55 3 years of annual rings form from the alternation of spring and summer wood

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57 The cork plus the cork cambium forms the periderm, a protective layer that replaces the epidermis. In areas called lenticels, splits develop in the periderm because of higher local activity of the cork cambium. These areas within the trunk facilitate gas exchange with the outside air. Copyright © 2002 Pearson Education, Inc., publishing as Benjamin Cummings Fig

58 Sap wood is still functional in transporting water and minerals, Heartwood has lost this function

59 While the pattern of growth and differentiation among the primary and secondary tissues of a woody shoot appears complex, there is an orderly transition of tissues that develop from the initial apical meristem of the stem. Copyright © 2002 Pearson Education, Inc., publishing as Benjamin Cummings Fig

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61 An increase in mass, or growth, during the life of a plant results from both cell division and cell expansion. The development of body form and organization, including recognizable tissues and organs is called morphogenesis. The specialization of cells with the same set of genetic instructions to produce a diversity of cell types is called differentiation. Growth, morphogenesis, and differentiation produce the plant body Copyright © 2002 Pearson Education, Inc., publishing as Benjamin Cummings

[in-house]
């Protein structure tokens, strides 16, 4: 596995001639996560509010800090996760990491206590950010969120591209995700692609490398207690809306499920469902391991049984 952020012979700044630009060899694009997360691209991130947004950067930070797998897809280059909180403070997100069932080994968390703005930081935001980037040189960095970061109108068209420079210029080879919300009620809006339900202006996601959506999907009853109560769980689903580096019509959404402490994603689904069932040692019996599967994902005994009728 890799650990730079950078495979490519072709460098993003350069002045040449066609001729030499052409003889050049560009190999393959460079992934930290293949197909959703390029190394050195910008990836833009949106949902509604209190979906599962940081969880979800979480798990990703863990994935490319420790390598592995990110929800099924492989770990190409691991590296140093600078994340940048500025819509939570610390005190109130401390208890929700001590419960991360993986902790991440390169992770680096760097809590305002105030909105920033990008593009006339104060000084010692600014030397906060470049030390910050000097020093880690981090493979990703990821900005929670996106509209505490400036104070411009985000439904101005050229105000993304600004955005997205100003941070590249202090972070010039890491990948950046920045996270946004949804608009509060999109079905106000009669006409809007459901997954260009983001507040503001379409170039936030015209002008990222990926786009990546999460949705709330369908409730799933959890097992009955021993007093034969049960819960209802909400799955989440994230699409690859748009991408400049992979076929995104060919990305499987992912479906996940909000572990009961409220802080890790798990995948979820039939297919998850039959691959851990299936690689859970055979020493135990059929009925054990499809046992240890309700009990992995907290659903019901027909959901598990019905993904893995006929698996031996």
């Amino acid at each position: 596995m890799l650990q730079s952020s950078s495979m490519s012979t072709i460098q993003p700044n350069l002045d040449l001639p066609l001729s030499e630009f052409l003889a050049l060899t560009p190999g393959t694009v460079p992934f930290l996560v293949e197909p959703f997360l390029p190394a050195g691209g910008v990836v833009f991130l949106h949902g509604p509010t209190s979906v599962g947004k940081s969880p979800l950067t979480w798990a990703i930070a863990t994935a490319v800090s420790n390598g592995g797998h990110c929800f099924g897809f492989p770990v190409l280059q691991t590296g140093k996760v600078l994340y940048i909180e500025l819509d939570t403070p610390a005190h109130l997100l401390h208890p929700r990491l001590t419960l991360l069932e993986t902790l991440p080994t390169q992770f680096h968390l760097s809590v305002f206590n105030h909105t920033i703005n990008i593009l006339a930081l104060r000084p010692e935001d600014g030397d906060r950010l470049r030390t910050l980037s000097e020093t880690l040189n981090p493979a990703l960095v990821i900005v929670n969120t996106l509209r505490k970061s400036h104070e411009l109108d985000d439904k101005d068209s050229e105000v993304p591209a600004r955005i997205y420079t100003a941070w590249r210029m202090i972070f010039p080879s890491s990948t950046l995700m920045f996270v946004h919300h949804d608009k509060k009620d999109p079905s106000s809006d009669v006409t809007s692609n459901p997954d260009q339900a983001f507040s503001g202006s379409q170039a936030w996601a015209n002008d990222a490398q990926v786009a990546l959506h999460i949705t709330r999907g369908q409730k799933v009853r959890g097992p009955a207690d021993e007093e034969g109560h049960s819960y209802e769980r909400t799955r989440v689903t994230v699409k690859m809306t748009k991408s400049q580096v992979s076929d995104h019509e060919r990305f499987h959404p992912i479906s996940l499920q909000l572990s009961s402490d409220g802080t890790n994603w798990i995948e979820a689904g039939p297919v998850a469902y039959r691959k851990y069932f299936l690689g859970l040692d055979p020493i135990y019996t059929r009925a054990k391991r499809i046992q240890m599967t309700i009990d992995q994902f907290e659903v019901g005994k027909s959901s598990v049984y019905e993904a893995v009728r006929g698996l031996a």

62 Development at the shoot tip establishes the shapes of leaves and other structures

63 Morphogenesis-the development of form Differentiation-cell’s acquire specific structure and function Morphogenesis-the development of form Differentiation-cell’s acquire specific structure and function